But Chester Zoo’s Bali the python is no ordinary patient, and as she measures around 23ft in length, the great snake required a team of zookeepers and vets to carry her in for her health check.
The reticulated python – the longest species of snake in the world – had her eyes covered to keep her calm as she was checked over. Indeed Bali is thought to be the biggest snake in the whole of Europe.
Photos courtesy of Phil Noble/Reteurs and Peter Byrne/Press Association
At the same time, two cardio experts – Rob Shave and Eric Stohr from Cardiff Metropolitan University – took the opportunity to perform an ultrasound scans on the giant snake’s heart.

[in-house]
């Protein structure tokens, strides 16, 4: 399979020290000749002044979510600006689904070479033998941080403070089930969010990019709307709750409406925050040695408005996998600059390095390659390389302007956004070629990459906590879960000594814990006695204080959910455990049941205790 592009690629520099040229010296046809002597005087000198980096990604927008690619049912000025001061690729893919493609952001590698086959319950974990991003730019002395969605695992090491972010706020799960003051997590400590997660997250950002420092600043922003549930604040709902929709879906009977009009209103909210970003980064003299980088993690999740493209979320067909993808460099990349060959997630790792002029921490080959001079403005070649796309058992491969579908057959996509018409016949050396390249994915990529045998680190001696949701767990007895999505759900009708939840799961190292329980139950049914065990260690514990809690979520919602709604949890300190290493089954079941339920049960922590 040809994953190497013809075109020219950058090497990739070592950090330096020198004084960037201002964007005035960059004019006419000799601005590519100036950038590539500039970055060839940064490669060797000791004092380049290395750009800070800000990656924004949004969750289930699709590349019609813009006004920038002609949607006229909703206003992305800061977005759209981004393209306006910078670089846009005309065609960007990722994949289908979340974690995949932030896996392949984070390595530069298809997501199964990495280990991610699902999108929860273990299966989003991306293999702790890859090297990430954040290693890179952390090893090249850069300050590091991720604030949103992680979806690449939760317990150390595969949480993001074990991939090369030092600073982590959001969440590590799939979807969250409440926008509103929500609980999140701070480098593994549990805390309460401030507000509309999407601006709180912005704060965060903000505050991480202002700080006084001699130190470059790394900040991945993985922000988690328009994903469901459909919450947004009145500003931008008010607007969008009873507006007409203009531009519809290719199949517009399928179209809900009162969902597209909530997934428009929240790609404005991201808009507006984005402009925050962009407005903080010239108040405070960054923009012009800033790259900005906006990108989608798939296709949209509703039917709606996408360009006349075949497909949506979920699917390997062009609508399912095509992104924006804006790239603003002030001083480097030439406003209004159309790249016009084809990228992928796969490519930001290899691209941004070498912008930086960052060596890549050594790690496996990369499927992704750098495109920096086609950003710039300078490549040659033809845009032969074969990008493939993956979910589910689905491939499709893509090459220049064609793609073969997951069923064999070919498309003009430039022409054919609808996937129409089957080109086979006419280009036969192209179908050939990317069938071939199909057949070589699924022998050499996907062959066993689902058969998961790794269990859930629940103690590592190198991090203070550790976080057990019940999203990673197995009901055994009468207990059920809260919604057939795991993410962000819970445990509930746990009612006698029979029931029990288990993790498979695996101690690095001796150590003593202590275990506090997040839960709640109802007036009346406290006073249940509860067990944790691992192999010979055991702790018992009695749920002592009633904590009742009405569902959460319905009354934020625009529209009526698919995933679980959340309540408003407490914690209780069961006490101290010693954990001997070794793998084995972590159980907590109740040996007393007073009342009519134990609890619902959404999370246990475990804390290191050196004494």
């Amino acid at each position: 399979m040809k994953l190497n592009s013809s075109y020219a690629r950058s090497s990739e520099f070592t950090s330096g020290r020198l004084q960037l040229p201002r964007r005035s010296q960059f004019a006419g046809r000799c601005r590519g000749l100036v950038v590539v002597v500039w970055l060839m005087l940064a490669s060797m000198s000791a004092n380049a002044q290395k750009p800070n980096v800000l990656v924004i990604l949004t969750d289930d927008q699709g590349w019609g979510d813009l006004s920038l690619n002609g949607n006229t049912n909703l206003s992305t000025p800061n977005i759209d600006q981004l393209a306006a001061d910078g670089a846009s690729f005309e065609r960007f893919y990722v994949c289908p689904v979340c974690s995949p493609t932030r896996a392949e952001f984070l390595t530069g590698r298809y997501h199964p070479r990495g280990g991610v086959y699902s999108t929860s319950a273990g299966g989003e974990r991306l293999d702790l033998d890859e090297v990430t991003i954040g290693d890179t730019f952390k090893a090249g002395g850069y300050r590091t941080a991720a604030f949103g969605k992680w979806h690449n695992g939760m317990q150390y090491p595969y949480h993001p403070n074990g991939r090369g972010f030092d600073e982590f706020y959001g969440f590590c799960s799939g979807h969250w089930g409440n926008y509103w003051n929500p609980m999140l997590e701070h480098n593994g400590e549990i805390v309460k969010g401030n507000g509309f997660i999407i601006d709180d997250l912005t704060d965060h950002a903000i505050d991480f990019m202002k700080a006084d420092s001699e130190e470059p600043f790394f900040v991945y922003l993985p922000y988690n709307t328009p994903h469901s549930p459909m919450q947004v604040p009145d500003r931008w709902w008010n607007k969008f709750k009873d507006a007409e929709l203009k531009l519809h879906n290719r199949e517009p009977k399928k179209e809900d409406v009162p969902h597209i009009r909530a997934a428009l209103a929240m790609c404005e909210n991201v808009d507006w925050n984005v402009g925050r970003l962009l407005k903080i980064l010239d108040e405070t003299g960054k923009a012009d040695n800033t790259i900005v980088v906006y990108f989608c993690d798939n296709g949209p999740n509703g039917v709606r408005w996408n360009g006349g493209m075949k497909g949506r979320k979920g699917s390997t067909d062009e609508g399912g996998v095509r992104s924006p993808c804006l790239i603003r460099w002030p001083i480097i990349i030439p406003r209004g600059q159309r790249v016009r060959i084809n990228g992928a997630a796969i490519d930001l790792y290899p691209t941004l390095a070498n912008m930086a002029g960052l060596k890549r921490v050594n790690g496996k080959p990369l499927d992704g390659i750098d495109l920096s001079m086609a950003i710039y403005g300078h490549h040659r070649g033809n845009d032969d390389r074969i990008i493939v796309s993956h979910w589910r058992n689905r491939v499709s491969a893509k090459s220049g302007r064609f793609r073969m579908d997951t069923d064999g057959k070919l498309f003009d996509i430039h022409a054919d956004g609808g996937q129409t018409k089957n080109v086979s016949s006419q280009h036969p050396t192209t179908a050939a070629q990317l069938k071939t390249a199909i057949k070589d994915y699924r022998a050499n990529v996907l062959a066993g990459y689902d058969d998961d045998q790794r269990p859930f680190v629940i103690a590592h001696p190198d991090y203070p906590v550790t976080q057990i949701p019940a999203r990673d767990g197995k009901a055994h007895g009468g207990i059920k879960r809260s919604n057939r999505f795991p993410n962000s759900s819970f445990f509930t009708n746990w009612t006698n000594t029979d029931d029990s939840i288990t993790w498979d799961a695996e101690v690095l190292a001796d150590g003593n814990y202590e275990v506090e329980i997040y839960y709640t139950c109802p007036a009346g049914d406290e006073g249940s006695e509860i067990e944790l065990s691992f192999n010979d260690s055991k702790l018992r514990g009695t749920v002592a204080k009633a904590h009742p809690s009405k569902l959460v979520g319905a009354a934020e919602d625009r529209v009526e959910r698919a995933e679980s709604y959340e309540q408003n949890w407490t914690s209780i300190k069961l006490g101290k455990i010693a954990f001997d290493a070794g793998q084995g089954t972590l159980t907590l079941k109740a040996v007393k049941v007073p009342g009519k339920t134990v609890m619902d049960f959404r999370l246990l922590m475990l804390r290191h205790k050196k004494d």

The team repeated the tests on the zoo’s other python – JF, who measured in a touch smaller at 4.6 metres (15 feet).
These snakes feed on rodents, small mammals and birds, while larger specimens have been known to eat small primates and pigs.
They have sharp teeth which they use to hold their prey before crushing and suffocating them with their body.
Female reticulated pythons are capable of laying between 60 and 100 eggs at a time, which take between 70-90 days to hatch.
They are native to southeast Asia, a region in which Chester Zoo is involved in several key conservation projects looking to save animal and plant species from extinction.